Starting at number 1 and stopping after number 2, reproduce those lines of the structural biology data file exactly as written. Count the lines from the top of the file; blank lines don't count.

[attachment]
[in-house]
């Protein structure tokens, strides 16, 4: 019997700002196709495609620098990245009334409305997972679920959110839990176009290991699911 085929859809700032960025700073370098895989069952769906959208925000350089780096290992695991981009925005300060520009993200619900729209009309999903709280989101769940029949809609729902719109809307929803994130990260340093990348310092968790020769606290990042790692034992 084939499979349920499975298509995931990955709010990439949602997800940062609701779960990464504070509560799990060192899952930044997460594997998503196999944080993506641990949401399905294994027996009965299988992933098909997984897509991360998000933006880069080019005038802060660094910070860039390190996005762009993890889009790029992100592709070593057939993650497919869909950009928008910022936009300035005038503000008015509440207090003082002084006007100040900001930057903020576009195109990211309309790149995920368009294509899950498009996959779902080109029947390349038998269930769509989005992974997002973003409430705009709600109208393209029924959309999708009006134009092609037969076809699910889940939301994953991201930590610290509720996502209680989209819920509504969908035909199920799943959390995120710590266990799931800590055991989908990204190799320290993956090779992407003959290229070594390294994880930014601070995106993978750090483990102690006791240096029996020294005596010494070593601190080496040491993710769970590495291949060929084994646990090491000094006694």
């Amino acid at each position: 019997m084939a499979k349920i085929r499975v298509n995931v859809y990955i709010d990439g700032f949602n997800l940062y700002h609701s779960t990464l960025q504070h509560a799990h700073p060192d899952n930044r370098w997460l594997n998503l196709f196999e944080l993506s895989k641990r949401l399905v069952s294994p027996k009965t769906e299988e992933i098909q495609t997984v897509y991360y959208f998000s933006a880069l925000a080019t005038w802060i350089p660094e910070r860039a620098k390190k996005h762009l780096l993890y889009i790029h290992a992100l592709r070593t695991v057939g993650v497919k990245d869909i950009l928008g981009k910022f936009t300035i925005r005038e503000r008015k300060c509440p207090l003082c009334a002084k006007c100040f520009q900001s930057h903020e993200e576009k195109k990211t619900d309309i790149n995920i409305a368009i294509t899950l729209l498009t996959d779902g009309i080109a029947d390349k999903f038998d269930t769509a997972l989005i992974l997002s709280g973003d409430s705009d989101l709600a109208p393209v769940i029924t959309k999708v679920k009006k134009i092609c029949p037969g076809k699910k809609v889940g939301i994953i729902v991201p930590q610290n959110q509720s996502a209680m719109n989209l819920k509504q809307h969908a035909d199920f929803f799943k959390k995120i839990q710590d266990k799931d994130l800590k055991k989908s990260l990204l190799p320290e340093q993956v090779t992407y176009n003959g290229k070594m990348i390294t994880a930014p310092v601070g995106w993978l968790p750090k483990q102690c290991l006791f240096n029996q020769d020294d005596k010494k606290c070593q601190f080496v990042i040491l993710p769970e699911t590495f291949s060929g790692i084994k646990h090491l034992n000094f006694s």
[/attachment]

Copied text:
[in-house]
């Protein structure tokens, strides 16, 4: 019997700002196709495609620098990245009334409305997972679920959110839990176009290991699911 085929859809700032960025700073370098895989069952769906959208925000350089780096290992695991981009925005300060520009993200619900729209009309999903709280989101769940029949809609729902719109809307929803994130990260340093990348310092968790020769606290990042790692034992 084939499979349920499975298509995931990955709010990439949602997800940062609701779960990464504070509560799990060192899952930044997460594997998503196999944080993506641990949401399905294994027996009965299988992933098909997984897509991360998000933006880069080019005038802060660094910070860039390190996005762009993890889009790029992100592709070593057939993650497919869909950009928008910022936009300035005038503000008015509440207090003082002084006007100040900001930057903020576009195109990211309309790149995920368009294509899950498009996959779902080109029947390349038998269930769509989005992974997002973003409430705009709600109208393209029924959309999708009006134009092609037969076809699910889940939301994953991201930590610290509720996502209680989209819920509504969908035909199920799943959390995120710590266990799931800590055991989908990204190799320290993956090779992407003959290229070594390294994880930014601070995106993978750090483990102690006791240096029996020294005596010494070593601190080496040491993710769970590495291949060929084994646990090491000094006694």